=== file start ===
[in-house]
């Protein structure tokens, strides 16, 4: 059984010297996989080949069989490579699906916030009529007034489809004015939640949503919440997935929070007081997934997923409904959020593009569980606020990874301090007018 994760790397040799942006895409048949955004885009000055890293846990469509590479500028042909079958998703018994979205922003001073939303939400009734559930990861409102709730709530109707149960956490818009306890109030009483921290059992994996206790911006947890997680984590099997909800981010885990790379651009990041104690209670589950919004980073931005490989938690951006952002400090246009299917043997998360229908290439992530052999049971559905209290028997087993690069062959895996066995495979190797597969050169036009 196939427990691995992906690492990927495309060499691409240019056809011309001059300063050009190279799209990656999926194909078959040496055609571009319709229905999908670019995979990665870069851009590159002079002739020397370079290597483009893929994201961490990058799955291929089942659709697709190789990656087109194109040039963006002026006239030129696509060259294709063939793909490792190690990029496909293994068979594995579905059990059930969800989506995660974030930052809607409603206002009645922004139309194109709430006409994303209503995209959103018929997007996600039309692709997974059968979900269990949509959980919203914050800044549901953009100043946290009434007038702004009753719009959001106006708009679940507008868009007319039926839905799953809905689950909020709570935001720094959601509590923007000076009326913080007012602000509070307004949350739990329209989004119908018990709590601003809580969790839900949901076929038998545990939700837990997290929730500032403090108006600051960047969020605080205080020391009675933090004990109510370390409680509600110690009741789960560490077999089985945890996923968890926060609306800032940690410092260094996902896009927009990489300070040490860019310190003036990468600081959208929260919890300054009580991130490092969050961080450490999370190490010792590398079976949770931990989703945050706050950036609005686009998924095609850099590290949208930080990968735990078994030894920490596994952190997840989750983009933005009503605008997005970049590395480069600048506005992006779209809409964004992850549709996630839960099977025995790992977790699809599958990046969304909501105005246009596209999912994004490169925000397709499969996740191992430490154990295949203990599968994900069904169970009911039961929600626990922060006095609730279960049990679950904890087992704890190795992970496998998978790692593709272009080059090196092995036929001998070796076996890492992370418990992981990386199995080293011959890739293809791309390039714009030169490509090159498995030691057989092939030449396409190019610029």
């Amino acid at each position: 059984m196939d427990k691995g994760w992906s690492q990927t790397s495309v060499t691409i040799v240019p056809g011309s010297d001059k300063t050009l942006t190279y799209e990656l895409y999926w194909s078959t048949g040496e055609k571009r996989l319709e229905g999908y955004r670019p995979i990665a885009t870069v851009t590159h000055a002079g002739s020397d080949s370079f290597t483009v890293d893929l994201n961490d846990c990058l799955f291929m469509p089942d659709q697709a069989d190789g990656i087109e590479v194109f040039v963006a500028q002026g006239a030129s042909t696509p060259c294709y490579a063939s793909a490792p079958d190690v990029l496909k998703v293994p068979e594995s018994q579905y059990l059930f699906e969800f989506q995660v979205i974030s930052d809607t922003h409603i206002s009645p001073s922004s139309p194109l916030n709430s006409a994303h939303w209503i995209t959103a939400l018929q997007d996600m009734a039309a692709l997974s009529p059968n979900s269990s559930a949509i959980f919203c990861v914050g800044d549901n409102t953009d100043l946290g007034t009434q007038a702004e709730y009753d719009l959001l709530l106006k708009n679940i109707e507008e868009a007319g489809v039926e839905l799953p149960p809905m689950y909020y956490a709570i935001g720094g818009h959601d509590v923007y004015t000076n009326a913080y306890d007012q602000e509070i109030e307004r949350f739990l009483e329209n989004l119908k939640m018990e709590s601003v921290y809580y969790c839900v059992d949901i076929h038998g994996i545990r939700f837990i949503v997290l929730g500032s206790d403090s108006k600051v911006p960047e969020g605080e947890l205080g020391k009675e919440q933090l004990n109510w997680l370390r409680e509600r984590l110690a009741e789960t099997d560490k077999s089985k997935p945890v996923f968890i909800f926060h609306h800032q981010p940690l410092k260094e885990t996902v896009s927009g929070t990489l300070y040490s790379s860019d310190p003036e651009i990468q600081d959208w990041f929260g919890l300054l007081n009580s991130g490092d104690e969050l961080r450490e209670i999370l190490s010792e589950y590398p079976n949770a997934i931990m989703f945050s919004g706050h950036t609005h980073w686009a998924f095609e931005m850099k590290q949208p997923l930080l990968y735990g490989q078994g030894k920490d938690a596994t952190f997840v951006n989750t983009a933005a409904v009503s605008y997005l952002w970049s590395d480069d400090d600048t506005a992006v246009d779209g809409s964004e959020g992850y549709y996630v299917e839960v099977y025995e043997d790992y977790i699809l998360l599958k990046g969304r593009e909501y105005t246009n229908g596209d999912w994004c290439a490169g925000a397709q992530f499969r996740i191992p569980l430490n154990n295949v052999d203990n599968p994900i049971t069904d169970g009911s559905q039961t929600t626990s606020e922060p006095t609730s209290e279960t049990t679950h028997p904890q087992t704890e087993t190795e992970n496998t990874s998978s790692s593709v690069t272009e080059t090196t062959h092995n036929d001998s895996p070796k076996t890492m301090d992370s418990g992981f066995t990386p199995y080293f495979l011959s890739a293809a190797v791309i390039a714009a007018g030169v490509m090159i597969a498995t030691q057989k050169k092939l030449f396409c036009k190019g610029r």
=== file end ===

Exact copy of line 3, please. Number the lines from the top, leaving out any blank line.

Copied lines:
């Amino acid at each position: 059984m196939d427990k691995g994760w992906s690492q990927t790397s495309v060499t691409i040799v240019p056809g011309s010297d001059k300063t050009l942006t190279y799209e990656l895409y999926w194909s078959t048949g040496e055609k571009r996989l319709e229905g999908y955004r670019p995979i990665a885009t870069v851009t590159h000055a002079g002739s020397d080949s370079f290597t483009v890293d893929l994201n961490d846990c990058l799955f291929m469509p089942d659709q697709a069989d190789g990656i087109e590479v194109f040039v963006a500028q002026g006239a030129s042909t696509p060259c294709y490579a063939s793909a490792p079958d190690v990029l496909k998703v293994p068979e594995s018994q579905y059990l059930f699906e969800f989506q995660v979205i974030s930052d809607t922003h409603i206002s009645p001073s922004s139309p194109l916030n709430s006409a994303h939303w209503i995209t959103a939400l018929q997007d996600m009734a039309a692709l997974s009529p059968n979900s269990s559930a949509i959980f919203c990861v914050g800044d549901n409102t953009d100043l946290g007034t009434q007038a702004e709730y009753d719009l959001l709530l106006k708009n679940i109707e507008e868009a007319g489809v039926e839905l799953p149960p809905m689950y909020y956490a709570i935001g720094g818009h959601d509590v923007y004015t000076n009326a913080y306890d007012q602000e509070i109030e307004r949350f739990l009483e329209n989004l119908k939640m018990e709590s601003v921290y809580y969790c839900v059992d949901i076929h038998g994996i545990r939700f837990i949503v997290l929730g500032s206790d403090s108006k600051v911006p960047e969020g605080e947890l205080g020391k009675e919440q933090l004990n109510w997680l370390r409680e509600r984590l110690a009741e789960t099997d560490k077999s089985k997935p945890v996923f968890i909800f926060h609306h800032q981010p940690l410092k260094e885990t996902v896009s927009g929070t990489l300070y040490s790379s860019d310190p003036e651009i990468q600081d959208w990041f929260g919890l300054l007081n009580s991130g490092d104690e969050l961080r450490e209670i999370l190490s010792e589950y590398p079976n949770a997934i931990m989703f945050s919004g706050h950036t609005h980073w686009a998924f095609e931005m850099k590290q949208p997923l930080l990968y735990g490989q078994g030894k920490d938690a596994t952190f997840v951006n989750t983009a933005a409904v009503s605008y997005l952002w970049s590395d480069d400090d600048t506005a992006v246009d779209g809409s964004e959020g992850y549709y996630v299917e839960v099977y025995e043997d790992y977790i699809l998360l599958k990046g969304r593009e909501y105005t246009n229908g596209d999912w994004c290439a490169g925000a397709q992530f499969r996740i191992p569980l430490n154990n295949v052999d203990n599968p994900i049971t069904d169970g009911s559905q039961t929600t626990s606020e922060p006095t609730s209290e279960t049990t679950h028997p904890q087992t704890e087993t190795e992970n496998t990874s998978s790692s593709v690069t272009e080059t090196t062959h092995n036929d001998s895996p070796k076996t890492m301090d992370s418990g992981f066995t990386p199995y080293f495979l011959s890739a293809a190797v791309i390039a714009a007018g030169v490509m090159i597969a498995t030691q057989k050169k092939l030449f396409c036009k190019g610029r």